Already, we’re seeing examples of stuff that cuts through the difficulty and awkwardness of taking sports seriously amid so much tumult. As much as their energy and noise are missed, we’ve learned to adapt without fans in the stands. The NBA playoffs haven’t missed a beat since last week’s game boycotts, with two Game 7s and flopping drama involving Chris Paul and the former teammate who wanted him out of Houston, James Harden (who still sucks in the postseason). Is this the year an upstart contender, such as the Heat, shocks the world? With an upset of the Bucks, will the door open for Miami to trade for an unfulfilled and playoff-underachieving Giannis Antetokounmpo? A likely Western final between the shiny Lakers and gritty Clippers should be held in a downtown L.A. alley, but the Bubble will do. Still, who might ditch Disney World first: LeBron James or one of many Clippers candidates? And now that family members and friends are allowed in the Bubble, is COVID-19 plotting a sneak attack?
To preserve continuity and fortify the future, it’s vital that each league generates competitive momentum this year and proves its sturdiness. The NBA has a fraught future, with a business model dependent on the arena experience and lucrative sponsorships. But the NFL, though cavalier about obvious virus concerns that could shut down the season, is positioned to thrive because of revenue feeders frothing at the mouth for next week’s season opener: broadcast networks, gambling sites and loyal advertisers who’ve remained on board. It remains to be seen if players will boycott games if faced with social justice opposition from the league.
But if the virus and Jerry Jones allow, the NFL doesn’t lack for intrigue: Tom Brady fighting time in Tampa with crazy-uncle Bruce Arians and party-boy Rob Gronkowski … Bill Belichick, with his new Subway ads, risking his system-is-king legacy on Cam Newton … Aaron Rodgers against the world, including his own bosses, as Jordan Love stands by in Green Bay … Patrick Mahomes and the Chiefs, trying to build a dynasty and helped by 16,000 fans in the seats, creating a competitive imbalance for 25 teams that won’t have home fans to start the season … Amid thick racial tension, will the Saints forgive Drew Brees for his insensitive words or turn on him if he plays like an old man? … Cincinnati, a dead end for football joy, hopes Joe Burrow provides life support … The Browns, with their third head coach in two years, try to avoid inevitable dysfunction with Baker Mayfield, Odell Beckham Jr. and Myles Garrett in the house … Will Lamar Jackson realize there’s more to football than a regular season? … Tua Time in Miami? … The Bills as a sleeper? … And what if Cousins contracts the virus and spreads it to his Minnesota teammates?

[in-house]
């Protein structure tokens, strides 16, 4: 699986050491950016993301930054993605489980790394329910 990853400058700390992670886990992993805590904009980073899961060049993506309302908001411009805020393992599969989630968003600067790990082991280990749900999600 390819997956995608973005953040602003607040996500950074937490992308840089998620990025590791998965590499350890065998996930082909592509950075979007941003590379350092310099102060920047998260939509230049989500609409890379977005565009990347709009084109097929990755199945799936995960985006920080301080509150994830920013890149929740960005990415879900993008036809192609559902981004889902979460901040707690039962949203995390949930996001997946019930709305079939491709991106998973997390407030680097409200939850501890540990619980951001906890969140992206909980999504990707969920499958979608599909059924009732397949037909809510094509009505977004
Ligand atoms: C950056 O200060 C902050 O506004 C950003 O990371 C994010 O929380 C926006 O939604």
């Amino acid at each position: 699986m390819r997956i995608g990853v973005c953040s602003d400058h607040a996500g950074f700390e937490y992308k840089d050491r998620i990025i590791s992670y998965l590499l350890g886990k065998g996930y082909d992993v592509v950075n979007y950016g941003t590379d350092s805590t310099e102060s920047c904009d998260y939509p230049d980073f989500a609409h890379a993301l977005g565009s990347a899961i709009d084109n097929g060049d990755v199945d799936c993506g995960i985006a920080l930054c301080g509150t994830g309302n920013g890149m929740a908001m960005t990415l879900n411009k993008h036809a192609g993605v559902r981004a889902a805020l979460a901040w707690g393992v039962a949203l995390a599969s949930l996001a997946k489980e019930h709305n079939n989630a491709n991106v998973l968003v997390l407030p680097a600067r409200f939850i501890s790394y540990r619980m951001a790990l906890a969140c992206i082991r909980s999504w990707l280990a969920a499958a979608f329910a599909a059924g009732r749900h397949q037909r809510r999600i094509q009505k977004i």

“If I get it, I’m gonna ride it out. I’m gonna let nature do its course,’’ said Cousins, before lamely trying to clarify the comments. “Survival-of-the-fittest kind of approach. And just say, if it knocks me out, it knocks me out. I’m going to be OK. You know, even if I die.” You know.
What if a teammate sneezed in the huddle? “Within the building, there’s gonna be a dichotomy of people who couldn’t care less about the virus, have no concern about it, have never lost a minute of sleep about it,’’ Cousins said. “And then you get people on the other side of the spectrum who, every second of every day, they’re consumed with fear about it. What you don’t know is who’s where on the spectrum when you first go back.”
You don’t think that attitude could divide a locker room, do ya, Kirk?
The NFL’s COVID-iots need only to examine the virus struggles of MLB, also played outdoors without a restrictive Bubble environment. It will be a miracle if baseball and its inept commissioner, Rob Manfred, get through a postseason and crown a champion. Also notice how teams keep wanting to brawl, including the Rays and Yankees, a disgraceful pandemic scene that saw Aroldis Chapman throw a 101-mph fastball near the head of a Tampa Bay pinch-hitter while each manager was suspended a game. It’s a shame because MLB broadcast ratings, on a steep decline for years, have been helped by pandemic audiences with limited entertainment options and a lack of original programming. People are so desperate for anything to do, including women and young people, they’re actually watching baseball. But unlike the NBA, which has suffered a Trump-gleeful ratings drop, MLB doesn’t move us with story lines. When the San Diego Padres create the most buzz — thanks only to Fernando Tatis Jr. and a flurry of trade-deadline activity — it doesn’t bode well for October interest when football and the NBA Finals will rule sports chatter. Imagine a San Diego-Tampa Bay World Series. As industry stories, low-revenue teams are sweethearts.